Week 2: Jataka Tales (Birth Stories of the Buddha)

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Veluka-Jataka. "The headstrong man..."

Reading time: 4 minutes. Word count: 700 words.

I can relate to this story because I used to have two pet snakes - but they were pythons, not poisonous vipers! So I am sympathetic to this monk who becomes attached to his pet snake... but you just know that keeping a poisonous snake as a pet is probably not going to turn out to be a good idea, right? The frametale for this story is very vague - we do not know what the "headstrong" monk was doing wrong exactly, but the "story ob fhe past" is very vivid and detailed!

This story was told by the Master while at Jetavana, about a certain headstrong Brother.

For the Blessed One asked him whether the report was true that he was headstrong, and the Brother admitted that it was.

"Brother," said the Master, "this is not the first time you have been headstrong; you were just as headstrong in former days also, and, as the result of your headstrong refusal to follow the advice of the wise and good, you met your end by the bite of a snake."

And so saying, he told this story of the past.

Once on a time when Brahmadatta was reigning in Benares, the Bodhisatta was born into a wealthy family in the kingdom of Kasi.

Having come to years of discretion, he saw how from passion springs pain and how true bliss comes by the abandonment of passion. So he put lusts from him, and going forth to the Himalayas became a hermit, winning by fulfillment of the ordained mystic meditations the five orders of the Higher Knowledge and the eight Attainments.

And as he lived his life in the rapture of Insight, he came in after times to have a large following of five hundred hermits, whose teacher he was.

Now one day a young poisonous viper, wandering about as vipers do, came to the hut of one of the hermits; and that Brother grew as fond of the creature as if it were his own child, housing it in a joint of bamboo and showing kindness to it.

And because it was lodged in a joint of bamboo, the viper was known by the name of "Bamboo." Moreover, because the hermit was as fond of the viper as if it were his own child, they called him, "Bamboo’s Father."

Hearing that one of the Brethren was keeping a viper, the Bodhisatta sent for that Brother and asked whether the report was true. When told that it was true, the Bodhisatta said, "A viper can never be trusted; keep it no longer."

"But," urged the Brother, "my viper is dear to me as a pupil to a teacher; I could not live without him."

"Well then," answered the Bodhisatta, "know that this very snake will lose you your life." But heedless of the master’s warning, that Brother still kept the pet he could not bear to part with.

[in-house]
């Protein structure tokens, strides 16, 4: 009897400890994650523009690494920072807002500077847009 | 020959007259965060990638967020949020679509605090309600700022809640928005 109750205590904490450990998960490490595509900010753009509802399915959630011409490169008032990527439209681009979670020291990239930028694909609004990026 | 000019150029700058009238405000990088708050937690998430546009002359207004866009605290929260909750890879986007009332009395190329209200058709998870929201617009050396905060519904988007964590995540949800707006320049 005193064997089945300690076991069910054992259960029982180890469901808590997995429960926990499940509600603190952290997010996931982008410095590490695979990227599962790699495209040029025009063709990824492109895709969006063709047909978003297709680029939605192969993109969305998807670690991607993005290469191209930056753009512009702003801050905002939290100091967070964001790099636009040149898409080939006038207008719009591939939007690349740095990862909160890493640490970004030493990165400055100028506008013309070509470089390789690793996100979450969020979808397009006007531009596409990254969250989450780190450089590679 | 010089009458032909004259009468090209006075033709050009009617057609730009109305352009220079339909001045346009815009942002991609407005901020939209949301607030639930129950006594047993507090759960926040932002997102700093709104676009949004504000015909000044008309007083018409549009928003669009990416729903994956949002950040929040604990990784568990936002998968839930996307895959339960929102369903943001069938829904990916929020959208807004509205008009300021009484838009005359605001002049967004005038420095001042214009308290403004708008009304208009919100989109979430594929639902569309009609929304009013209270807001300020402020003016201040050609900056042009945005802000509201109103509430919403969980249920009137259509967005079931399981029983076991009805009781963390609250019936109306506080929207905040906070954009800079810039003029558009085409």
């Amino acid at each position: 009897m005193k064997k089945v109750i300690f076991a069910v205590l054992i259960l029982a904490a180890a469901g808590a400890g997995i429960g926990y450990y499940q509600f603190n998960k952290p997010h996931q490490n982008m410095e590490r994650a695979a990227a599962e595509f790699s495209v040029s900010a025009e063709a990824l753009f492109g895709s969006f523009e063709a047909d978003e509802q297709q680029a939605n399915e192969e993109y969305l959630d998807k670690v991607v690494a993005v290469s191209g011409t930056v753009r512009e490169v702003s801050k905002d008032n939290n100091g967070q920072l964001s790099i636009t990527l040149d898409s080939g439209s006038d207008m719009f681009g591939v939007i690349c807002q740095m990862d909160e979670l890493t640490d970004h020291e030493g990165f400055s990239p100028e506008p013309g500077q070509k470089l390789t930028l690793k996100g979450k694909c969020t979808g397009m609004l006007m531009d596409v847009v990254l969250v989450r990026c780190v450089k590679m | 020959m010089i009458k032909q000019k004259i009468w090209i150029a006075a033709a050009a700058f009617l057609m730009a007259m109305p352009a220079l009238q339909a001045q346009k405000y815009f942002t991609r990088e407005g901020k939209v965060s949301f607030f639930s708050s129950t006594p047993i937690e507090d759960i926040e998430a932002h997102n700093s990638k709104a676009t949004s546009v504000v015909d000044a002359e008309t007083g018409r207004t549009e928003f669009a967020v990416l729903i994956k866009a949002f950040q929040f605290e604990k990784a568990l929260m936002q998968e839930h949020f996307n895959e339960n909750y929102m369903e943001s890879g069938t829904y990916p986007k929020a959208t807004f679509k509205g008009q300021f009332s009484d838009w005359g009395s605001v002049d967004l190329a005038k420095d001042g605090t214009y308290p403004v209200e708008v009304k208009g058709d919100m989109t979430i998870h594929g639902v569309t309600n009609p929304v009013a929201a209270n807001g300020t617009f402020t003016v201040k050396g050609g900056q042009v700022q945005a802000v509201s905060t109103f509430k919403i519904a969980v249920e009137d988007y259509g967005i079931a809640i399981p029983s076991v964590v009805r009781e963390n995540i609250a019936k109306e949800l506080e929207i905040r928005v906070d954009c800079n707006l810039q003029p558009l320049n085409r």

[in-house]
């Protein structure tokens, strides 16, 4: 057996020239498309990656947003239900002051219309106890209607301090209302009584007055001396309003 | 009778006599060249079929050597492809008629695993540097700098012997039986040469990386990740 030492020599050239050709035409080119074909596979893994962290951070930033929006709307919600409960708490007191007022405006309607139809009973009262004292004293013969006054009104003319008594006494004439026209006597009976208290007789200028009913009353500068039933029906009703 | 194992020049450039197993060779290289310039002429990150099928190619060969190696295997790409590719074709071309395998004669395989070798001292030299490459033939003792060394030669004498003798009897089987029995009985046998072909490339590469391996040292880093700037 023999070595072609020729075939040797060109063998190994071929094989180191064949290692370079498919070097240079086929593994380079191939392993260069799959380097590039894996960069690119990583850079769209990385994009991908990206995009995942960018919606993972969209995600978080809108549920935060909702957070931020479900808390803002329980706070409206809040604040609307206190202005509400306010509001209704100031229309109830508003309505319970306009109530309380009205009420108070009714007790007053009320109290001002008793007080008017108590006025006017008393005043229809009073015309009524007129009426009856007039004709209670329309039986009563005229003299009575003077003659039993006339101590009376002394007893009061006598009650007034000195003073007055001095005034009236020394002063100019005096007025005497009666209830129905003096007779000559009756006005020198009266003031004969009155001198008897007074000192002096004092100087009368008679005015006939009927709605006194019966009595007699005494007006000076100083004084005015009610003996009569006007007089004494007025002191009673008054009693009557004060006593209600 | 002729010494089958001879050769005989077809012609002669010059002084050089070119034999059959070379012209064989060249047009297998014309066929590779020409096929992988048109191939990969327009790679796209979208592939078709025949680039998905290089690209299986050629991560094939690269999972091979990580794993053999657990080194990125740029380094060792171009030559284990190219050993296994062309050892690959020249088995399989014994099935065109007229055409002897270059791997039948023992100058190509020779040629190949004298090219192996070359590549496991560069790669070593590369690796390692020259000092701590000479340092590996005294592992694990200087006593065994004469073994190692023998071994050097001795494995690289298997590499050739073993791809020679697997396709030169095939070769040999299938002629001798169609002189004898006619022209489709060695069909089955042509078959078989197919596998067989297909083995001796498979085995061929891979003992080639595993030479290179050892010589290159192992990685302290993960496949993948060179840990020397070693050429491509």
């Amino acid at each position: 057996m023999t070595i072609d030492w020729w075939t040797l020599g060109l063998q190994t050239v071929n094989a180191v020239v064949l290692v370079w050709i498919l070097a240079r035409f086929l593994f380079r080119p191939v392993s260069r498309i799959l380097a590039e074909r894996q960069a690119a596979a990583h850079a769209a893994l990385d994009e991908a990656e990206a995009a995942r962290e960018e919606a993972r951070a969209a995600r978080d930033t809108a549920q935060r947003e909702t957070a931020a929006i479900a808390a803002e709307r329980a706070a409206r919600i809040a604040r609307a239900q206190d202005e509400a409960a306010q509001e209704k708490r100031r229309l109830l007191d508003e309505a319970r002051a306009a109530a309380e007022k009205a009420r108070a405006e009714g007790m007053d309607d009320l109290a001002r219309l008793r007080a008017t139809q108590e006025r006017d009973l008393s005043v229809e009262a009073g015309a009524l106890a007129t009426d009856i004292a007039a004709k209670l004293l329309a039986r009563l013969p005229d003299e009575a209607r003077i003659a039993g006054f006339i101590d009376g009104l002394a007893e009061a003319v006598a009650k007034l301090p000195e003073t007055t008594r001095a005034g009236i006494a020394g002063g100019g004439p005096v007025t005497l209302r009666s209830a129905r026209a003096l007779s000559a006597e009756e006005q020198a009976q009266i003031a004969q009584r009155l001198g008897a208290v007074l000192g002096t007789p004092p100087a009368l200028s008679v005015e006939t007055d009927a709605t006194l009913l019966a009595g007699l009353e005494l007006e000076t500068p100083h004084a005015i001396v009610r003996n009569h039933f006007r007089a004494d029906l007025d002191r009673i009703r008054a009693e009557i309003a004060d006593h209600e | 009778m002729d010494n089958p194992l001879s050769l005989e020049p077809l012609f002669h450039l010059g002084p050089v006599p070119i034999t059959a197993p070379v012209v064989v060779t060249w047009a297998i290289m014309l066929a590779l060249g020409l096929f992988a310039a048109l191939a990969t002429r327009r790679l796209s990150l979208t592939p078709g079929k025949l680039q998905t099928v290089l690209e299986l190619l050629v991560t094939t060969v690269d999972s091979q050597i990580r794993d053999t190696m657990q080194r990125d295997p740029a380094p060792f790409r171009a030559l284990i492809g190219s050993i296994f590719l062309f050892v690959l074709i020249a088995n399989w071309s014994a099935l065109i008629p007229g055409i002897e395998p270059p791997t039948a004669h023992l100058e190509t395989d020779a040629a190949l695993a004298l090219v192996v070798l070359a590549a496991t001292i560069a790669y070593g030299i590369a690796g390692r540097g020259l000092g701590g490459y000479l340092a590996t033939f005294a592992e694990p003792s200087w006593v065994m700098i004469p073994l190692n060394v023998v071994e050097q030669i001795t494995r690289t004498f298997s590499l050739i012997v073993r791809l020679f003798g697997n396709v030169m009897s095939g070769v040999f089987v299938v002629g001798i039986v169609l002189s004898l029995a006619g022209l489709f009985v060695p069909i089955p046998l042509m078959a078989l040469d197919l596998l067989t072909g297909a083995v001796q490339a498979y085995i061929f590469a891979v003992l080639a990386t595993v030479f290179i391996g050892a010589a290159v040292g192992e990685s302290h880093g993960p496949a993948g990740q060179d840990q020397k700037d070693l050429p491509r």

Only a very few days later, all the Brethren went out to gather fruits, and coming to a spot where all kinds grew in plenty, they stayed there two or three days. With them went Bamboo’s Father, leaving his viper behind in its bamboo prison.

Two or three days afterwards, when he came back, he bethought him of feeding the creature, and opening the cane, stretched out his hand, saying, "Come, my son; you must be hungry." But angry with its long fast, the viper bit his outstretched hand, killing him on the spot, and made its escape into the forest.

Seeing him lying there dead, the Brethren came and told the Bodhisatta, who bade the body be burned. Then, seated in their midst, he exhorted the Brethren by repeating this stanza:

The headstrong man, who, when exhorted, pays
No heed to friends who kindly counsel give,
Like Bamboo’s Father shall be brought to naught.

Thus did the Bodhisatta exhort his followers; and he developed within himself the four Noble States, and at his death was reborn into the Brahma Realm.

Said the Master, "Brother, this is not the first time you have shown yourself headstrong; you were no less headstrong in times gone by, and thereby met your death from a viper’s bite."

Having ended his lesson, the Master showed the connexion and identified the Birth by saying, "In those days, this headstrong Brother was Bamboo’s Father, my disciples were the band of disciples and I myself their teacher."

Questions. Make sure you can answer these questions about what you just read:

  • why did the monk have a snake in his house? where did he keep the snake?
  • what advice did the Buddha give to him? why did he reject this advice?
  • what happened to the monk in the end?

Source: Jataka #43. The Jataka, or Stories of the Buddha's Former Births (in six volumes). Editor: E.B. Cowell. 1895.

Modern Languages MLLL-2003. World Literature: Frametales. Laura Gibbs, Ph.D. This work is licensed under a Creative Commons License. You must give the original author credit. You may not use this work for commercial purposes. If you alter, transform, or build upon this work, you may distribute the resulting work only under a license identical to this one.
Page last updated: October 9, 2004 12:48 PM